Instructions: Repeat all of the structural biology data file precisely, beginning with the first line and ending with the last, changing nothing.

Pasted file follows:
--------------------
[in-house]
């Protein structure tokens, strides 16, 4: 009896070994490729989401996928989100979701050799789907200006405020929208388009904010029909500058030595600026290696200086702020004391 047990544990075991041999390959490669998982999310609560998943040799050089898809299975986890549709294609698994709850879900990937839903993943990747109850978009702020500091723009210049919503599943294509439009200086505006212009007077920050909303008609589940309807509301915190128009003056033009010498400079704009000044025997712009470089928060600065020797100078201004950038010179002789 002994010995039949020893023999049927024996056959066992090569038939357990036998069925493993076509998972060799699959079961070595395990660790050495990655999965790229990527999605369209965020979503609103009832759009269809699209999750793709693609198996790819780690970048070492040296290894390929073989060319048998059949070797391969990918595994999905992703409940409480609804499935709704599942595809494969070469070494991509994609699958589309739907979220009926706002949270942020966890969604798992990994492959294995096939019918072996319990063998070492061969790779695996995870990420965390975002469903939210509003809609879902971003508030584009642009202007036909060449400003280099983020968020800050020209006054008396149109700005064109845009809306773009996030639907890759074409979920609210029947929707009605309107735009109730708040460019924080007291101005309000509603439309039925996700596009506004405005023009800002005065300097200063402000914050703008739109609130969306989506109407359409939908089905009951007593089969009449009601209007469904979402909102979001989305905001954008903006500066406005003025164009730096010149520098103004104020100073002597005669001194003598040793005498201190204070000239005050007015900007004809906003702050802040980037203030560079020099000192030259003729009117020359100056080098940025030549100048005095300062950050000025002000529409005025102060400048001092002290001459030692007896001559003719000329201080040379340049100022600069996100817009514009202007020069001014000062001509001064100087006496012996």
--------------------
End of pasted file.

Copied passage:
[in-house]
């Protein structure tokens, strides 16, 4: 009896070994490729989401996928989100979701050799789907200006405020929208388009904010029909500058030595600026290696200086702020004391 047990544990075991041999390959490669998982999310609560998943040799050089898809299975986890549709294609698994709850879900990937839903993943990747109850978009702020500091723009210049919503599943294509439009200086505006212009007077920050909303008609589940309807509301915190128009003056033009010498400079704009000044025997712009470089928060600065020797100078201004950038010179002789 002994010995039949020893023999049927024996056959066992090569038939357990036998069925493993076509998972060799699959079961070595395990660790050495990655999965790229990527999605369209965020979503609103009832759009269809699209999750793709693609198996790819780690970048070492040296290894390929073989060319048998059949070797391969990918595994999905992703409940409480609804499935709704599942595809494969070469070494991509994609699958589309739907979220009926706002949270942020966890969604798992990994492959294995096939019918072996319990063998070492061969790779695996995870990420965390975002469903939210509003809609879902971003508030584009642009202007036909060449400003280099983020968020800050020209006054008396149109700005064109845009809306773009996030639907890759074409979920609210029947929707009605309107735009109730708040460019924080007291101005309000509603439309039925996700596009506004405005023009800002005065300097200063402000914050703008739109609130969306989506109407359409939908089905009951007593089969009449009601209007469904979402909102979001989305905001954008903006500066406005003025164009730096010149520098103004104020100073002597005669001194003598040793005498201190204070000239005050007015900007004809906003702050802040980037203030560079020099000192030259003729009117020359100056080098940025030549100048005095300062950050000025002000529409005025102060400048001092002290001459030692007896001559003719000329201080040379340049100022600069996100817009514009202007020069001014000062001509001064100087006496012996």